Lambeth North

Underground station, existing between 1906 and now

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Underground station · Lambeth North · SE1 ·
November
4
2012

Lambeth North is the area surrounding the Imperial War Museum.

A train of 1972 (MkII) Bakerloo Line stock waits at the southbound platform at Lambeth North
Credit: Badudoy
Since the 19th century North Lambeth has been one of the names to describe the area around Waterloo station and the shopping district around Lower Marsh market, which was the heart of the original Lambeth village. This area contains many business premises and nationally important locations such as St Thomas' Hospital, the London Eye, the Royal National Theatre, the Royal Festival Hall, County Hall, Lambeth Palace, and the Imperial War Museum.

Lambeth North tube station serves the area. Designed by Leslie Green, the station was opened by the Baker Street & Waterloo Railway on 10 March 1906, with the name Kennington Road. It served as the temporary southern terminus of the line until 5 August 1906, when Elephant & Castle station was opened. The station's name was changed to Westminster Bridge Road in July 1906 and it was again renamed, to Lambeth North, in April 1917.

At 4am on 16 January 1941, a German Satan 1800 kg general-purpose bomb hit a hostel at nearby 92 Westminster Bridge Road. The shock-wave severely damaged the southbound platform tunnel injuring 28 people sheltering there, one of whom died in hospital 15 days later. Thirty-seven rings of the damaged tunnel had to be completely replaced, 15 partially replaced, and 86 feet of platform rebuilt. Traffic through the station resumed after 95 days.


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A train of 1972 (MkII) Bakerloo Line stock waits at the southbound platform at Lambeth North
Badudoy

THE STREETS OF LAMBETH NORTH
5 Westminster Bridge Road, SE1 A street within the SE1 postcode
Barbel Street, SE1 Barbel Street is a road in the SE1 postcode area
Barkham Terrace, SE1 A street within the SE1 postcode
Burdett Street, SE1 Burdett Street is a road in the SE1 postcode area
Centaur Street, SE1 Centaur Street is a road in the SE1 postcode area
Cosser Street, SE1 Cosser Street is one of the streets of London in the SE1 postal area.
Cottesloe Mews, SE1 A street within the SE1 postcode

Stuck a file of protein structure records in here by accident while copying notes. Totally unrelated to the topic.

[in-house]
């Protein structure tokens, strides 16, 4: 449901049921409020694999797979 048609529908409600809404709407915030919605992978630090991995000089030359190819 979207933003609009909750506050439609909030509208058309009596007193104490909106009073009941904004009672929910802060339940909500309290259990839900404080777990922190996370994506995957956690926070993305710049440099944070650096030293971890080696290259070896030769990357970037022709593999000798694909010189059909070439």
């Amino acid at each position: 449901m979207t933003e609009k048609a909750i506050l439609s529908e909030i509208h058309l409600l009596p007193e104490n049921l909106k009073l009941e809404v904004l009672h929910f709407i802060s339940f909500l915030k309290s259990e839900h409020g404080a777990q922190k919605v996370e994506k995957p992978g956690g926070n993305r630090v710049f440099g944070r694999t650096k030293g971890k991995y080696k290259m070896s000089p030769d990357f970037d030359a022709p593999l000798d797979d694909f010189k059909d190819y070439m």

Dibdin Row, SE1 A street within the SE1 postcode
Greenham Close, SE1 Greenham Close is one of the streets of London in the SE1 postal area.
Hercules Road, SE1 Hercules Road runs north from Lambeth Road near Lambeth Palace, on the site of Penlington Place.
Kennington Road, SE1 A small section of Kennington Road lies in the SE1 postal area.
King Edward Walk, SE1 King Edward Walk is one of the streets of London in the SE1 postal area.
Lambeth Road, SE1 Lambeth Road is one of the streets of London in the SE1 postal area.
Lambeth Road, SE11 Lambeth Road is a road in the SE11 postcode area
Lambeth Walk, SE1 Lambeth Walk was the site of two wells, the road to which slowly became lined with houses.
McAuley Close, SE1 McAuley Close runs north from Cosser Street.
Mead Row, SE1 A street within the SE1 postcode
Newnham Terrace, SE1 Newnham Terrace is one of the streets of London in the SE1 postal area.
Oakey Lane, SE1 This is a street in the SE1 postcode area
Railway Arch 213, SE1 A street within the SE1 postcode
St. Georges Mews, SE1 St. Georges Mews is a road in the SE1 postcode area
Steam Pump Lane, W4 Steam Pump Lane is a road in the W4 postcode area
Virgil Street, SE1 Virgil Street is one of the streets of London in the SE1 postal area.
Westminster Bridge Road, SE1 Westminster Bridge Road runs on an east-west axis and passes through the boroughs of Lambeth and Southwark.
Whitehorse Mews, SE1 Whitehorse Mews is one of the streets of London in the SE1 postal area.



 

Lambeth North

Lambeth North is the area surrounding the Imperial War Museum.

Since the 19th century North Lambeth has been one of the names to describe the area around Waterloo station and the shopping district around Lower Marsh market, which was the heart of the original Lambeth village. This area contains many business premises and nationally important locations such as St Thomas' Hospital, the London Eye, the Royal National Theatre, the Royal Festival Hall, County Hall, Lambeth Palace, and the Imperial War Museum.

Lambeth North tube station serves the area. Designed by Leslie Green, the station was opened by the Baker Street & Waterloo Railway on 10 March 1906, with the name Kennington Road. It served as the temporary southern terminus of the line until 5 August 1906, when Elephant & Castle station was opened. The station's name was changed to Westminster Bridge Road in July 1906 and it was again renamed, to Lambeth North, in April 1917.

At 4am on 16 January 1941, a German Satan 1800 kg general-purpose bomb hit a hostel at nearby 92 Westminster Bridge Road. The shock-wave severely damaged the southbound platform tunnel injuring 28 people sheltering there, one of whom died in hospital 15 days later. Thirty-seven rings of the damaged tunnel had to be completely replaced, 15 partially replaced, and 86 feet of platform rebuilt. Traffic through the station resumed after 95 days.
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